A high powered Dutch delegation, composed mainly of business leaders, arrived in Rwanda, yesterday, to explore business opportunities.
The 40-member team, led by Christiaan Rebergen, Vice Minister Development Cooperation at the Dutch Ministry of Foreign Affair, yesterday, held talks with government officials and the local business community with view to identifying existing opportunities and bottlenecks.
Rwanda has the potential to attract more foreign direct investments from the Netherlands if more resources were injected into building sustainable infrastructure and energy, Rebergen said at the Netherlands- Rwanda business seminar in Kigali.
There is also need to create an environment where both foreign and local investors can access long term capital, he added.
Up to 35 Dutch businesses, representing 30 companies, attended the forum and are keen to identify specific sectors to do business in the country, they said.
They particularly expressed interest in agriculture, energy, logistics, horticulture, infrastructure and hospitality.
“Rwanda has made remarkable progress in terms of ease of doing business; however, more will be achieved if investors are able to have access to credit and have a more resilient sustainable infrastructure,” Rebergen told The New Times on the sidelines of the meeting.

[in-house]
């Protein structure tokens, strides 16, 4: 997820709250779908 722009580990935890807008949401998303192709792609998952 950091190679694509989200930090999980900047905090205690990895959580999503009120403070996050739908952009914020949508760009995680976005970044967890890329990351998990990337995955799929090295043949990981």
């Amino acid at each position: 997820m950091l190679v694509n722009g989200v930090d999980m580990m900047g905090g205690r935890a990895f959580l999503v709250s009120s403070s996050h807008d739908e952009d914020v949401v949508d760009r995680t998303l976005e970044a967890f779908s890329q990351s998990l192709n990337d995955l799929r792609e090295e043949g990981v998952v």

He also spoke of the Dutch commitment to supporting the local private sector in areas of finance, technology and capacity building.
Alex Ruzibukira, the director general for investments at the Ministry of Trade and Industry, assured the visiting investors of government’s support, including through incentives. “We need to reposition our private sector investments and this will require us to facilitate partnerships between local and foreign investors.”
According to the Dutch investors, the country’s “excellent business environment” was a major factor in their decision to invest in the country.
Remco Streelder, an investor in energy and owner of Booizenergy, said he was ready to invest in Rwanda. “I have been reading several international reports about Rwanda’s business environment and I am excited at the opportunity of investing here,” he said.
The Dutch Minister for Foreign Trade and Development Cooperation, Lilianne Ploumen, who was expected to join the visiting delegation today, said in a statement that her country’s businesses were ready to partner with their Rwandan counterparts in various fields.
“We are confident that the mission will have significant added value for all participants and, most importantly, improve the bilateral relationships between the two countries,” she said in the statement.
Richard Tusabe, Commissioner General, Rwanda Revenue Authority, said more investments mean more tax revenue for the country. “Such investors also create jobs for our people.”
Earlier this week, the Rwandan and Dutch governments signed a Rwf4.3billion grant for scaling up electricity rollout in the country.